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Personality Types

This page discusses various issues relating to the Myers-Briggs Type Indicator (MBTI), and the various tests which can be used by a person to determine their personality type. These tests include the Keirsey-Bates Temperament Sorter, and the Duniho&Duniho Life-Pattern Indicator (DDLI). These tests are all different ways of saying something about your MBTI type.

It is important to bear in mind that the MBTI does not define how you behave - it is a description tool. It gives us a vocabulary with which to talk about personality. It does not impose anything.

It also does not necessarily describe how we actually behave in the real world. It's more a question of describing our attitude to our own behaviour - whether we feel comfortable doing something or not as opposed to whether we actually do it at all.

An analogy;

* Imagine a wide field. The field contains grass. Some areas of the field have thickly growing grass, with many various varieties, while other areas are more sparsely populated. This field represents the complete range of human personality. Notice how no two blades of grass are exactly the same.
* What the MBTI does in my view, is go into this field and stick a few posts in the ground to mark the field out to a certain degree.
* What the tests do is to determine where your blade of grass lies in respect to the posts. It tells you which post you are nearest to (Or that you are midway between two posts, or whatever).
* People do not behave the same in all circumstances. Depending on who they are with, mood, other physical parameters, the behaviour may change noticeably. In the field, consider this as a strong breeze blowing. Blades of grass may move under this external influence, and appear to be nearer to a particular post than they would be without this influence. Notice that some blades appear to be either stiffer or more flexible than others, and are affected to differing degrees by this breeze.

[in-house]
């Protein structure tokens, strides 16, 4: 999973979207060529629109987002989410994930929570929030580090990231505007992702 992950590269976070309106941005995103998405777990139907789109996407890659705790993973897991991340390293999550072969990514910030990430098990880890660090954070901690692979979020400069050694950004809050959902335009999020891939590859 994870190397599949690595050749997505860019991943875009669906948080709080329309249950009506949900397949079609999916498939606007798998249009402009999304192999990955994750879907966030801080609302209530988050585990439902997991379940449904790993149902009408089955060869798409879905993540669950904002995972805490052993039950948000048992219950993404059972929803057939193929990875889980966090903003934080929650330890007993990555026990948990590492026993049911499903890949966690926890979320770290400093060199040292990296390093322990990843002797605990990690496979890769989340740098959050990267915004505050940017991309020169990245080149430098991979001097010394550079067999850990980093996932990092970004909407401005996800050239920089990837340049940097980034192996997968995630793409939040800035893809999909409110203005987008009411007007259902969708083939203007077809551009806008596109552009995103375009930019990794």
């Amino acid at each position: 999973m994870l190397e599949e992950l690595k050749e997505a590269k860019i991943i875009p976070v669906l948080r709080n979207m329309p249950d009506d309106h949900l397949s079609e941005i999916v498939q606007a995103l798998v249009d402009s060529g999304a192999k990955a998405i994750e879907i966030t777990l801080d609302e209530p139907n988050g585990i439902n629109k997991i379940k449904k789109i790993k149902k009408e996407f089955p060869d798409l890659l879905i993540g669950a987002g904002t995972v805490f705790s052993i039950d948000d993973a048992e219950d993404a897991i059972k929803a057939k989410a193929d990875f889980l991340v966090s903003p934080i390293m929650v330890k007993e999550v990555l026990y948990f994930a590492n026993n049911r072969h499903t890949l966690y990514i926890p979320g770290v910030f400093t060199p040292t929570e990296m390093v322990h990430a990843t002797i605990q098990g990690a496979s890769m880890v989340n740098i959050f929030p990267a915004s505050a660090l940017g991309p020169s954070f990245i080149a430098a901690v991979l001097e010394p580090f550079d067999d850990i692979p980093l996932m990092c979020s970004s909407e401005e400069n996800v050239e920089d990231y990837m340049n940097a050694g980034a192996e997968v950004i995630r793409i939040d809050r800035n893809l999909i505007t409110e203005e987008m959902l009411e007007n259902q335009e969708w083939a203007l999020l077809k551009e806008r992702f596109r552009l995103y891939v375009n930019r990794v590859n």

* Although rooted in a particular point, each blade of grass can gave it's tip in a range of positions. Different blades may have different lengths and be able to comfortably assume a wider range of positions in respect to the posts than others. If pulled to the limit of their range and released, they spring back to something closer to their root position.
* Over time, as the blade grows, the tip may end up some distance from the root.

Unfortunately, this analogy is somewhat flawed in that the MBTI tests include four degrees of freedom, so the idea of a two dimensional field doesn't quite fit. Some sort of four dimensional space would be required to represent the MBTI fully.

If it isn't completely obvious by now, my own personality type is INTP. This means that I am an Introverted iNtuitive Thinking Perceiver. (The opposite of this would be an Extraverted Sensing Feeling Judger). Typical characteristics of an INTP (taken from various sources, mostly not my own words) are;

* INTPs are pensive, analytical folks. They may venture so deeply into thought as to seem detached, and often actually are oblivious to the world around them
* They are the "absent-minded professors", who highly value intelligence and the ability to apply logic to theories to find solutions. They typically are so strongly driven to turn problems into logical explanations, that they live much of their lives within their own heads, and may not place as much importance or value on the external world.
* The INTP is likely to be very shy when it comes to meeting new people. On the other hand, the INTP is very self-confident and gregarious around people they know well, or when discussing theories which they fully understand.
* Precise about their descriptions, INTPs will often correct others (or be sorely tempted to) if the shade of meaning is a bit off.
* Most INTPs love a good pun or double-entendre and are uniquely sensitive to the possibilities of such humor.
* Thinking is an INTP's forte, and INTPs are always thinking. The raw material for these ceaseless thought processes comes from the intuitive insights that the INTP's perception supplies. INTPs build mental models of reality based on their intuitive perceptions.

One of the things that really impressed me on taking one of these tests (DDLI as it happens), was that the test seemed to be doing a lot more than simply turning my answers back at me. The literal humour thing is definitely a highly accurate description of me, and none of the questions had related to this.

Going back to the analogy I think my good impression is partly because I am a fairly extreme INTP, and seem to be pretty close to one of the posts in the field. If you are further away from the markers, you may be less impressed by the results. I still think it is something very worthwhile doing though - it may very well tell you something about yourself that you had not fully realised before, or that you had thought was common to everyone, or was unique to you. It's all good fun . . .

Some possibly useful resources;

* INTP.org
* Keirsey.com
* Typelogic
* Personality Type Descriptions
* Ptypes

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Last Modified: 12.7.2006